Soc. It is no use, by Jupiter! Having reclined yourself down here—
Strep. What must I do?
Soc. Think out some of your own affairs.
Strep. Not here, pray, I beseech you; but, if I must, suffer me to excogitate these very things on the ground.
Soc. There is no other way. [Exit Socrates.]
Strep. Unfortunate man that I am! what a penalty shall I this day pay to the bugs!
Cho. Now meditate and examine closely; and roll yourself about in every way, having wrapped yourself up; and quickly, when you fall into a difficulty, spring to another mental contrivance. But let delightful sleep be absent from your eyes.
Strep. Attatai! attatai!
Cho. What ails you? why are you distressed?
Strep. Wretched man, I am perishing! The Corinthians, coming out from the bed, are biting me, and devouring my sides, and drinking up my life-blood, and tearing away my testicles, and digging through my breech, and will annihilate me.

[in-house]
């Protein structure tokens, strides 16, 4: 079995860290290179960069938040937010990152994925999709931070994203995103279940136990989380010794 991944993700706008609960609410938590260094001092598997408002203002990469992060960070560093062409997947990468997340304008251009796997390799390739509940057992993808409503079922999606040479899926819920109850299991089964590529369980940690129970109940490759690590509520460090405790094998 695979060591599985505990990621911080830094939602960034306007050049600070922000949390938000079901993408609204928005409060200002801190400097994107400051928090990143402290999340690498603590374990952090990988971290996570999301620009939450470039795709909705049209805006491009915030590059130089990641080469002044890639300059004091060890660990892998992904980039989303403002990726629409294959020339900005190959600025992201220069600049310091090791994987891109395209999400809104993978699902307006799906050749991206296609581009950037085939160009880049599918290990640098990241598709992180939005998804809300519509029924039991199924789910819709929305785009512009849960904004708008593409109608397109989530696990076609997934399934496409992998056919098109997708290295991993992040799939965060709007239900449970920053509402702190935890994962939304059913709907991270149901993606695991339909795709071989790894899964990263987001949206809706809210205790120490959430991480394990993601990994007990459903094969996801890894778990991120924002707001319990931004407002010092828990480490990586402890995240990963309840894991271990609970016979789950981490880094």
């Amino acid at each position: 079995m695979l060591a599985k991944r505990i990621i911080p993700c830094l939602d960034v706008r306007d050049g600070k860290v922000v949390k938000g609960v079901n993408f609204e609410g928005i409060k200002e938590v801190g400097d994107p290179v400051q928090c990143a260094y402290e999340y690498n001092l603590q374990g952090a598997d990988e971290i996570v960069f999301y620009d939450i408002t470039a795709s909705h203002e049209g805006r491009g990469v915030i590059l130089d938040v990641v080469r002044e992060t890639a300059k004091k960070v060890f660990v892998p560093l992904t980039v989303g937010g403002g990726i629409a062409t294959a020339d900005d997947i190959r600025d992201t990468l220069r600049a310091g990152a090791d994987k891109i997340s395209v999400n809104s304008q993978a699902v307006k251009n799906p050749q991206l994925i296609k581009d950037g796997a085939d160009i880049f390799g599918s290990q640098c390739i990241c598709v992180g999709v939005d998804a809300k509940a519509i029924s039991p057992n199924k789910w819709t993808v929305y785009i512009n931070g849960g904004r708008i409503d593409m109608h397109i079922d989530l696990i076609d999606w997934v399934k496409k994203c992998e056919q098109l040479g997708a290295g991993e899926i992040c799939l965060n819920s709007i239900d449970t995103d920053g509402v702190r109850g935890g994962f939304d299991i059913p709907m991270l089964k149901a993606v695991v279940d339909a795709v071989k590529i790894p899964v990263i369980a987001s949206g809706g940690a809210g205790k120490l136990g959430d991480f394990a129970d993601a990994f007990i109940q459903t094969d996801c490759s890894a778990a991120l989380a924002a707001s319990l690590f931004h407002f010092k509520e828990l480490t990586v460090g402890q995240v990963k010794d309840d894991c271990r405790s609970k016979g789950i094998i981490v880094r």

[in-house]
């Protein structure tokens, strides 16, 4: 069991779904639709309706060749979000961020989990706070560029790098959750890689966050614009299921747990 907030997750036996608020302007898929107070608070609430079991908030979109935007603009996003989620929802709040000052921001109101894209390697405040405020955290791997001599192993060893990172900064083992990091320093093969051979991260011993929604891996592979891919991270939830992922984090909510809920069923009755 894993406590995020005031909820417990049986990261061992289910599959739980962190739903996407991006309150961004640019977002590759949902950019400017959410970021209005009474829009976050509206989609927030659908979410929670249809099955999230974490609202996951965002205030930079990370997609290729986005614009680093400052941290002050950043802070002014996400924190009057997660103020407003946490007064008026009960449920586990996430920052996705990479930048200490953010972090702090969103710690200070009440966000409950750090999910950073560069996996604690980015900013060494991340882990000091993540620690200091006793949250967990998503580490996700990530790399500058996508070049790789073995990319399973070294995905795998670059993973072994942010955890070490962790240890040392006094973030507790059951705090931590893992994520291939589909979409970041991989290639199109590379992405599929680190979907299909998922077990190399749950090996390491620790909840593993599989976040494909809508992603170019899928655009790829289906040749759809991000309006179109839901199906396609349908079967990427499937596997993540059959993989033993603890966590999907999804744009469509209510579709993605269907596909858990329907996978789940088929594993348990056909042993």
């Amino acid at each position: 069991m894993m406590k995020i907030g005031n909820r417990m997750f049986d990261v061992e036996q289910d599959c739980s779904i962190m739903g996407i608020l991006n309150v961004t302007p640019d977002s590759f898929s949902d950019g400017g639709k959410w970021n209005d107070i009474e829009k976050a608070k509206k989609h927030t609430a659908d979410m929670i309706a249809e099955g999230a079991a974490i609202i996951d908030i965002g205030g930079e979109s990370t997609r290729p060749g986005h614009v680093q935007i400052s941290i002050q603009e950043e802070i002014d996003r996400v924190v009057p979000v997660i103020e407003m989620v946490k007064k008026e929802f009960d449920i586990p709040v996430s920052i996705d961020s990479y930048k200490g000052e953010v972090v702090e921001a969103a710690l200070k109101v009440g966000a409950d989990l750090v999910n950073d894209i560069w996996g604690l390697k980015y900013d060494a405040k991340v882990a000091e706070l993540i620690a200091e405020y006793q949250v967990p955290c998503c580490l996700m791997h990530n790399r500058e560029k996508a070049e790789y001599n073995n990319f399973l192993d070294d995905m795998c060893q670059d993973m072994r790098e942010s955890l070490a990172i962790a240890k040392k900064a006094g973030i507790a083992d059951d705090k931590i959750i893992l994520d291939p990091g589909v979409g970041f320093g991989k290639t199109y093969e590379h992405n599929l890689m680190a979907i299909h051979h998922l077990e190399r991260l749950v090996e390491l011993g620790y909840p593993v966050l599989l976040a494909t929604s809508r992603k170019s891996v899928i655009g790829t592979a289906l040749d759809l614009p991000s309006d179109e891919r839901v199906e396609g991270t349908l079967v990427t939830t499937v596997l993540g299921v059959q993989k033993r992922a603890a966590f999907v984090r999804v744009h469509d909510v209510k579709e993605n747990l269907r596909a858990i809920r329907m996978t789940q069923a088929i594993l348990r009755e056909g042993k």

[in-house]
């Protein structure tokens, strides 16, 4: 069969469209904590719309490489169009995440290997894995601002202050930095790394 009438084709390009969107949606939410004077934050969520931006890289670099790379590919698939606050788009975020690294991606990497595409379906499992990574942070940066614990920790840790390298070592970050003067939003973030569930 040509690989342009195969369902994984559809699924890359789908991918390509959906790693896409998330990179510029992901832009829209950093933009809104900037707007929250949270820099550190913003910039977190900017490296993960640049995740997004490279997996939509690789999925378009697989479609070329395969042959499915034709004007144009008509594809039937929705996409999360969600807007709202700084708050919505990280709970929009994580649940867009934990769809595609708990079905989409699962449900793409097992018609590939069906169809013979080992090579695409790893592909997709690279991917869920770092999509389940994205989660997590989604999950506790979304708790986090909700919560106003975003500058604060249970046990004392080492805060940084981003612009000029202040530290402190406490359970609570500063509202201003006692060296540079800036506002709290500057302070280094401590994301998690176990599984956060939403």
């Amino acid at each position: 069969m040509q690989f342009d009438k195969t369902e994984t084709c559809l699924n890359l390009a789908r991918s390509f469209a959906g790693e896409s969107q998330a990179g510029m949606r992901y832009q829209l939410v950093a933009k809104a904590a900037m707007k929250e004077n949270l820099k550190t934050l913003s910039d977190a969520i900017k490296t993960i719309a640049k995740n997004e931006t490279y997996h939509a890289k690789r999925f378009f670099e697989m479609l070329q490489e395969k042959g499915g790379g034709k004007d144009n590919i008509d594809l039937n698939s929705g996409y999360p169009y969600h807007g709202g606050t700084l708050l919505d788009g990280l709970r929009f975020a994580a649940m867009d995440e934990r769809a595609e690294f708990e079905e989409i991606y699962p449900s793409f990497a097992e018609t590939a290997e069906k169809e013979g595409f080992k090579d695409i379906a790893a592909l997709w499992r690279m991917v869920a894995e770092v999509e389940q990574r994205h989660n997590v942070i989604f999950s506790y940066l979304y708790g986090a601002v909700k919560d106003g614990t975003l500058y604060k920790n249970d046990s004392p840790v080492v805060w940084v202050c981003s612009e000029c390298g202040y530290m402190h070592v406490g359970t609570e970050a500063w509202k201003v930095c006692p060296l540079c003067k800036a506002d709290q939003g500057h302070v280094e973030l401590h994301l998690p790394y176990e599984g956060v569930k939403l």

Cho. Do not now be very grievously distressed.
Strep. Why, how, when my money is gone, my complexion gone, my life gone, and my slipper gone? And furthermore in addition to these evils, with singing the night-watches, I am almost gone myself. [Re-enter Socrates.]
- Comp. Vesp. 1166. Pax, 110. Krüger, Gr. Gr. § 68, 36, obs, 7.
- "Curse it! What swingeing damages the bugs will get!" Walsh.
- "Jetzt, Freund, studirt! jetzt meditirt!
Nimm den Verstand zusammen
Und grüble rastlos.
Doch schnell, wenn zu bunt es dir werden will,
Spring ab und über
Zu andrem Forschen. Ferne nur
Bleibe dera Auge der holde Schlaf." Droysen.
- "He calls them Corinthians, with a play on their proper name, κόρεις." Droysen.
- "Instead of the future ὀλῶ, the Attics occasionally use ὀλέσω; the later writers pretty often." Krüger. Brunck has mistaken it for a present tense.
- The Athenian sentinels used to sing at their posts, in order to prevent their falling asleep unawares during their night-watches. "It would seem that a short choral ode has dropped out here."